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Author: Subject: What is the scariest reaction/syth that you do?
binbin
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[*] posted on 2-6-2015 at 17:17
What is the scariest reaction/syth that you do?


Just wondering, but what is the scariest, or most uncomfortable reaction or syth that you do or have done? What do you dislike about it? What would be your contingency plan in the event of the unexpected?

Thanks!

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cyanureeves
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[*] posted on 2-6-2015 at 17:45


fulminating gold that blew up between my legs and up to my face was the scariest.next time i will not let it get dry,next time i will LISTEN when i'm told about ammonia compounds.recovering gold has always been a hit or miss for me when doing small batches.fulminating gold though will always form without fail and with tiny amounts of gold too.this compound hasnt really been much of a benefit at gold plating for me so i am in no hurry to make it again.i hate explosives because a human being can be gone in a blink of an eye.anything that can disappear in a split second is not worth the effort to make in my opinion.
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[*] posted on 2-6-2015 at 23:28


Separating two canines. The reaction is instantaneous, and violent. The resulting by products are most unpleasant (urine, blood, feces, fur, skin), and can take hours to clean up.

That's probably the most unpleasant , and dangerous reaction around my lab.




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szuko03
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[*] posted on 3-6-2015 at 07:27


The scariest and stupidest thing i did was allow a nitration of glycerin to go out of hand. I was young and just playing around with mixing this and that basically and my friends grandmother had glycerin style suppositories, basically looked like little rifle bullets. Anyway I mixed them with some potassium nitrate in sulfuric acid and heated it. It was so terribly impure and boarder line pointless because anything that came of it would have been in a mixture of god knows what.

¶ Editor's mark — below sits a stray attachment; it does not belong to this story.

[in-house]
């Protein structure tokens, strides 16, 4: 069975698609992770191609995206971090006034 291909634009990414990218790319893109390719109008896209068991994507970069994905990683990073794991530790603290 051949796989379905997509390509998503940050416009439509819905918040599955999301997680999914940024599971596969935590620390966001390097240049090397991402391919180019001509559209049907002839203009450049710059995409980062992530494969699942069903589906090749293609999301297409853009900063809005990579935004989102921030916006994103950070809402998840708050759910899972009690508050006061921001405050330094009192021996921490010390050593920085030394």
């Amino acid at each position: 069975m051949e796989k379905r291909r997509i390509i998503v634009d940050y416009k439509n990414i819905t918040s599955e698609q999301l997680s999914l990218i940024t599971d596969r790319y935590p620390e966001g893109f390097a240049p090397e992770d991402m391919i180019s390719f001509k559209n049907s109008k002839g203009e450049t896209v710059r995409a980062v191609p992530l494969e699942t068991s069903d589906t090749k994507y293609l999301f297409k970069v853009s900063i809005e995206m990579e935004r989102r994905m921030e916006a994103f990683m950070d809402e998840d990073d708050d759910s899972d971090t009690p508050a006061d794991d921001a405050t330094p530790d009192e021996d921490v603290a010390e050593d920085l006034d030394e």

But being stupid and not expecting it to work at all as it was literally "mix stump remover, with drain opener and add the suppositories" which for minutes did nothing at all then like instantly the bullet like suppository melted and the mixture became outrageously hot and boiling evolving nitric oxide and possibly creating NG in a hot acidic environment in my friends enclosed room. I heroically grabbed the vessel and took it outside placing it on the ground. That friend thinks the story is hilarious and loves the fact I did it, it like makes that part of his life interesting "remember that summer..." comes up every few years :)

I learned a lot about not mixing random things and we all have to learn somehow. It is funny because here that is probably acceptable anyone else hears the story thinks im crazy.




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byko3y
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[*] posted on 3-6-2015 at 09:07


I always feel uncomfortable whne making primary explosives. I wonder how it is made on industrial scale. Probably in small batches (up to 5 g) and costs a lot. And you actually need to press this stuff before it can be used - this is the scarriest one. Few times I briefly lost hearing testing this stuff, thanks god I've never had any incedental detonations.
Cyanogen and H2S made me little nervous, although I see no danger in them, until you do them on few moles scale.
Also, one time I burned a piece of floor by spilling a burning gasoline on it. It was scary to see the flames being as high as you are, but it had finished burning relatively fast, and I had not time to really scary, because I needed to extinguish fire.
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[*] posted on 3-6-2015 at 18:13